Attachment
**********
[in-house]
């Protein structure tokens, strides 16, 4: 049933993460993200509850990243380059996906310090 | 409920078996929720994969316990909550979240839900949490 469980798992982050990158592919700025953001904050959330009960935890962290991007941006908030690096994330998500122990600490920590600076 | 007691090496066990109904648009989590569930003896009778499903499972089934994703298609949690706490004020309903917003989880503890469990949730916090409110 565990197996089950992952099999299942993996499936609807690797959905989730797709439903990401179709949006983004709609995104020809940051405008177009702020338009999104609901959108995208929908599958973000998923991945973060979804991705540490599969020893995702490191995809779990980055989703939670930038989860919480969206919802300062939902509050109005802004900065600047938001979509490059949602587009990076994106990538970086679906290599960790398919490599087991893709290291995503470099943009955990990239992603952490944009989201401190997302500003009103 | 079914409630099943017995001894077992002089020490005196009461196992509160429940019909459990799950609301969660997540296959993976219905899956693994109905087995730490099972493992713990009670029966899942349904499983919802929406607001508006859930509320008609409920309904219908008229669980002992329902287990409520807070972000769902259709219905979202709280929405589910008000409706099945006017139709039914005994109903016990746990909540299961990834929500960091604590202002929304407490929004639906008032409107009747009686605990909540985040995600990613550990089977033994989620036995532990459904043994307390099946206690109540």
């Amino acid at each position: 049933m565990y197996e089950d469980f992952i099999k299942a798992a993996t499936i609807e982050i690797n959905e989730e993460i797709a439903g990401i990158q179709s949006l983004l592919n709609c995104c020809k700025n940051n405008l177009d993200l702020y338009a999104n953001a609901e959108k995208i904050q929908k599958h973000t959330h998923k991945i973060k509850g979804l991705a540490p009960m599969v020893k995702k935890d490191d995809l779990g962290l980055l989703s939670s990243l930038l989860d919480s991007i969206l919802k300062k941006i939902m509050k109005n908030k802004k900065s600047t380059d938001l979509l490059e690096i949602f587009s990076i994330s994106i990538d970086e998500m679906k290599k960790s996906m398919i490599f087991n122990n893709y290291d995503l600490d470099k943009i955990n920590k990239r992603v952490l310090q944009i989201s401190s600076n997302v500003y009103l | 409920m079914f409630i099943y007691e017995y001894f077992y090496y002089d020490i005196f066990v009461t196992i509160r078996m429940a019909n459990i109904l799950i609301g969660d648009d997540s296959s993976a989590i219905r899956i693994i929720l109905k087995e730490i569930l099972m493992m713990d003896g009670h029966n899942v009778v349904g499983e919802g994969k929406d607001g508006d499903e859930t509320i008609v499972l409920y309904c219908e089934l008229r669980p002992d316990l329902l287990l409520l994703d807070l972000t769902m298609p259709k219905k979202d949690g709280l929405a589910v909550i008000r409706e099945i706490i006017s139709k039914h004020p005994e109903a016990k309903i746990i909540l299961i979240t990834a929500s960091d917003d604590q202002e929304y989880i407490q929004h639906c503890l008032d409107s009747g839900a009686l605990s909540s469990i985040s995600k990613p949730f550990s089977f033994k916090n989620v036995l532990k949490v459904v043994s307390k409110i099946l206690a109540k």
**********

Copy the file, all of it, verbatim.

[in-house]
């Protein structure tokens, strides 16, 4: 049933993460993200509850990243380059996906310090 | 409920078996929720994969316990909550979240839900949490 469980798992982050990158592919700025953001904050959330009960935890962290991007941006908030690096994330998500122990600490920590600076 | 007691090496066990109904648009989590569930003896009778499903499972089934994703298609949690706490004020309903917003989880503890469990949730916090409110 565990197996089950992952099999299942993996499936609807690797959905989730797709439903990401179709949006983004709609995104020809940051405008177009702020338009999104609901959108995208929908599958973000998923991945973060979804991705540490599969020893995702490191995809779990980055989703939670930038989860919480969206919802300062939902509050109005802004900065600047938001979509490059949602587009990076994106990538970086679906290599960790398919490599087991893709290291995503470099943009955990990239992603952490944009989201401190997302500003009103 | 079914409630099943017995001894077992002089020490005196009461196992509160429940019909459990799950609301969660997540296959993976219905899956693994109905087995730490099972493992713990009670029966899942349904499983919802929406607001508006859930509320008609409920309904219908008229669980002992329902287990409520807070972000769902259709219905979202709280929405589910008000409706099945006017139709039914005994109903016990746990909540299961990834929500960091604590202002929304407490929004639906008032409107009747009686605990909540985040995600990613550990089977033994989620036995532990459904043994307390099946206690109540």
């Amino acid at each position: 049933m565990y197996e089950d469980f992952i099999k299942a798992a993996t499936i609807e982050i690797n959905e989730e993460i797709a439903g990401i990158q179709s949006l983004l592919n709609c995104c020809k700025n940051n405008l177009d993200l702020y338009a999104n953001a609901e959108k995208i904050q929908k599958h973000t959330h998923k991945i973060k509850g979804l991705a540490p009960m599969v020893k995702k935890d490191d995809l779990g962290l980055l989703s939670s990243l930038l989860d919480s991007i969206l919802k300062k941006i939902m509050k109005n908030k802004k900065s600047t380059d938001l979509l490059e690096i949602f587009s990076i994330s994106i990538d970086e998500m679906k290599k960790s996906m398919i490599f087991n122990n893709y290291d995503l600490d470099k943009i955990n920590k990239r992603v952490l310090q944009i989201s401190s600076n997302v500003y009103l | 409920m079914f409630i099943y007691e017995y001894f077992y090496y002089d020490i005196f066990v009461t196992i509160r078996m429940a019909n459990i109904l799950i609301g969660d648009d997540s296959s993976a989590i219905r899956i693994i929720l109905k087995e730490i569930l099972m493992m713990d003896g009670h029966n899942v009778v349904g499983e919802g994969k929406d607001g508006d499903e859930t509320i008609v499972l409920y309904c219908e089934l008229r669980p002992d316990l329902l287990l409520l994703d807070l972000t769902m298609p259709k219905k979202d949690g709280l929405a589910v909550i008000r409706e099945i706490i006017s139709k039914h004020p005994e109903a016990k309903i746990i909540l299961i979240t990834a929500s960091d917003d604590q202002e929304y989880i407490q929004h639906c503890l008032d409107s009747g839900a009686l605990s909540s469990i985040s995600k990613p949730f550990s089977f033994k916090n989620v036995l532990k949490v459904v043994s307390k409110i099946l206690a109540k």